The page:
However, this research doesn’t focus on educational, socioeconomic, age or other factors apart from the gender. Most of the surveys on occupational stereotypes have been done in the UK and USA (Cameron, 2005, p. 499). Therefore, I think it would be interesting to examine the phenomenon in Japan, where the labour force is open and officially giving an equal opportunity to both men and women (Adachi, 2013, p.641). However, according to the Global Gender Gap Report, Japan’s 2012 gender gap indicates complete inequality. The aim of this survey is identity existence of jot-titles stereotypes in Japan, and whether the male and females see occupational stereotypes differently than in previous studies.
So they established sociolinguistics in 1960s. 1-1 Definition of Sociolinguistic Social aspects of language in modern period were first studied by Indian and Japanese linguists in 1930s but none received much attention in the West until much later. Sociolinguistics as a major was established in 1960s by William Labav. From that time on many different definitions were proposed for sociolinguistic, these definitions paid more attention on society, linguistic or both. Sociolinguistics is a branch of linguistics that is concerned with how people use language to create and express identities, relate to one another in groups, and seek to resist, protect or increase various kinds of power (Wardhaugh, 2005).
After paying the war reparations, Japan’s reserves of ODA continued to increase at a high rate. In 1991, Japan was the first ODA donor worldwide. Now, one could ask why would Japan spend so much money and efforts to support socially and economically developing countries. After Japan’s defeat in 1945, the country established a new constitution. However, Japan’s new constitution had many limitations and a good example of this limitation is the use of its Japanese Defense Forces (JDF) even though today the reinterpretation of Article 9 is allowing the Japanese government to deploy more freely its JDF, but this is another debate.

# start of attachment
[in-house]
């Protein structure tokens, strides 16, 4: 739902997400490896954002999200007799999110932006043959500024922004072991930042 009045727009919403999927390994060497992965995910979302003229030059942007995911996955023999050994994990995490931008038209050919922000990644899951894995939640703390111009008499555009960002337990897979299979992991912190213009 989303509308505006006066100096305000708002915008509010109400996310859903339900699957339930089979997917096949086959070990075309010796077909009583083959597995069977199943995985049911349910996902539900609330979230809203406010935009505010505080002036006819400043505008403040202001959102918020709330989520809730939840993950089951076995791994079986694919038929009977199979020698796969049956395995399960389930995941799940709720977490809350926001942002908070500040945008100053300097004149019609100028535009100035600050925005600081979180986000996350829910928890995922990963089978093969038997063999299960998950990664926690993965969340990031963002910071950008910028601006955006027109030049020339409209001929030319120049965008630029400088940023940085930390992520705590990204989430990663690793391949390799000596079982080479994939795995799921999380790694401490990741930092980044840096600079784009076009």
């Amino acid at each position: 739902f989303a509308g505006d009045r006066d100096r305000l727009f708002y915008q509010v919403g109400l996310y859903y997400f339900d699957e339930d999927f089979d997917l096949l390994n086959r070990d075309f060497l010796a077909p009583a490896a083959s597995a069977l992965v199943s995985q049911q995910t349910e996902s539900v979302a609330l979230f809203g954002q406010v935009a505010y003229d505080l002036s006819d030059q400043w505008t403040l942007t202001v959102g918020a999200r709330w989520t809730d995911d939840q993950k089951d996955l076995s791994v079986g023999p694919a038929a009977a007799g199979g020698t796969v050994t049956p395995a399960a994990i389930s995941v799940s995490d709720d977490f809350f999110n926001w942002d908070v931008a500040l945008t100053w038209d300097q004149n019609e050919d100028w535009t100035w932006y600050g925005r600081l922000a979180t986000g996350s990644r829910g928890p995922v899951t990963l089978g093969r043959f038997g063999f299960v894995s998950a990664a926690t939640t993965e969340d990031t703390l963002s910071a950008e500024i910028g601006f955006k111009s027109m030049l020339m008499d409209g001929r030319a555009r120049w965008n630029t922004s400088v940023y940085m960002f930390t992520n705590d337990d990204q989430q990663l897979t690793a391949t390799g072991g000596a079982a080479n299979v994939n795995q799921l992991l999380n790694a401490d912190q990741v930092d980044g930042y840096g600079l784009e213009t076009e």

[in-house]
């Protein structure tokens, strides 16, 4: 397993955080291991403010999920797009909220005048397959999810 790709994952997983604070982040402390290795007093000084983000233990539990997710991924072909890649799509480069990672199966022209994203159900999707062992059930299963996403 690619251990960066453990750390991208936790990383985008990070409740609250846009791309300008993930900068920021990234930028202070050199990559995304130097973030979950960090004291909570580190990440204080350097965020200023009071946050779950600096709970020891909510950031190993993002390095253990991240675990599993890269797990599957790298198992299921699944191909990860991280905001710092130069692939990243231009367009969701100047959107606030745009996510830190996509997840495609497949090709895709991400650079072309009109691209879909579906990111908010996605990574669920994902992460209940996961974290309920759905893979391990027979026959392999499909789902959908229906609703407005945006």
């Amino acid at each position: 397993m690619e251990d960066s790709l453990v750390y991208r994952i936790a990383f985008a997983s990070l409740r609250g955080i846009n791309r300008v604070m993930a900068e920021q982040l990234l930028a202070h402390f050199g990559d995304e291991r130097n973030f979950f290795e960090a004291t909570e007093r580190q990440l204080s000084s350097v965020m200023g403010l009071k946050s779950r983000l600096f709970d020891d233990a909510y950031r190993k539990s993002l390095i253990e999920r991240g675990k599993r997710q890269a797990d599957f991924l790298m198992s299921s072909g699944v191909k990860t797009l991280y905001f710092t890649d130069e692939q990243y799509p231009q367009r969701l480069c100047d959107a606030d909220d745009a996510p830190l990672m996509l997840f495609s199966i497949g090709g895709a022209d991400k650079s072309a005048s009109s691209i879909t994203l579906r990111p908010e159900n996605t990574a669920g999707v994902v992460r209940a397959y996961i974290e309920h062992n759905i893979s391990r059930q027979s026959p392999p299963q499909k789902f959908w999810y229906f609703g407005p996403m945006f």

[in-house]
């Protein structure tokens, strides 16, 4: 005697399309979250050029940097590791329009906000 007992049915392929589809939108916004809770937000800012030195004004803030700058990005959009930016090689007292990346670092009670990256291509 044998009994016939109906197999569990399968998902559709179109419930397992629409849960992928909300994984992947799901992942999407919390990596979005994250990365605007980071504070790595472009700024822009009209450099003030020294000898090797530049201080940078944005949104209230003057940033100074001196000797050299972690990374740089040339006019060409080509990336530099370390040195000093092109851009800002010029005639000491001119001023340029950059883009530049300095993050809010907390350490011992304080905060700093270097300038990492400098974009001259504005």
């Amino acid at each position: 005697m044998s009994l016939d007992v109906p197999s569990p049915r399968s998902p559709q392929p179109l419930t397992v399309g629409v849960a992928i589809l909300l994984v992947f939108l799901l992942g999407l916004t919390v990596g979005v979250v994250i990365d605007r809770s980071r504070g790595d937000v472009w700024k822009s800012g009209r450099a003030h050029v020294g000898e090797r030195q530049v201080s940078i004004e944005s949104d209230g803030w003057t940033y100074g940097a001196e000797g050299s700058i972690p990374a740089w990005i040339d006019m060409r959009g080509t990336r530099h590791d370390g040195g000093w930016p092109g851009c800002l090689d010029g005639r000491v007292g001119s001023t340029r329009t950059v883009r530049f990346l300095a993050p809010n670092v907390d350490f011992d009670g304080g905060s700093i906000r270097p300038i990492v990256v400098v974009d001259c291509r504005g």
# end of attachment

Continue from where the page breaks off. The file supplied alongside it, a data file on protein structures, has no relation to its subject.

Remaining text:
During visits to Weston societies delegations from Japan realised the need and reality of matching the education achievements of the western world. To help achieve this Japan abolished the rigid class distinctions within the education system and a successful meritocratic system was put into place. Japan also recognized that the western education systems held many merits that could be used as a template within the Japanese education system. They utilized the centralized French administrative system, Germanys view of elite universities and Englands model of strong national moral principles OECD (2010a). But probably most notable was the USA’s pedagogical paradigm of John Dewey that ‘school should be responsible for developing the whole child’ (Dewey J, 1902).
In phase I Pre-test was conducted, Phase II Post-test was conducted and Phase III questionnaire was used to elicit data from the teachers who were teaching professional students. Findings of the study helped to shed light on an important facet of developing writing skills in the context of teaching English as a second language for professional course students. Review: Vivian Zamel (1983) looked at the composing processes of six advanced ESL students. Among the six, there were both skilled and unskilled writers. Zamel found that the least skilled writer in her study, like native-English speaking counterparts, ‘paused so often and between such short chunks of discourse that the overall relationships between ideas seemed to suffer’.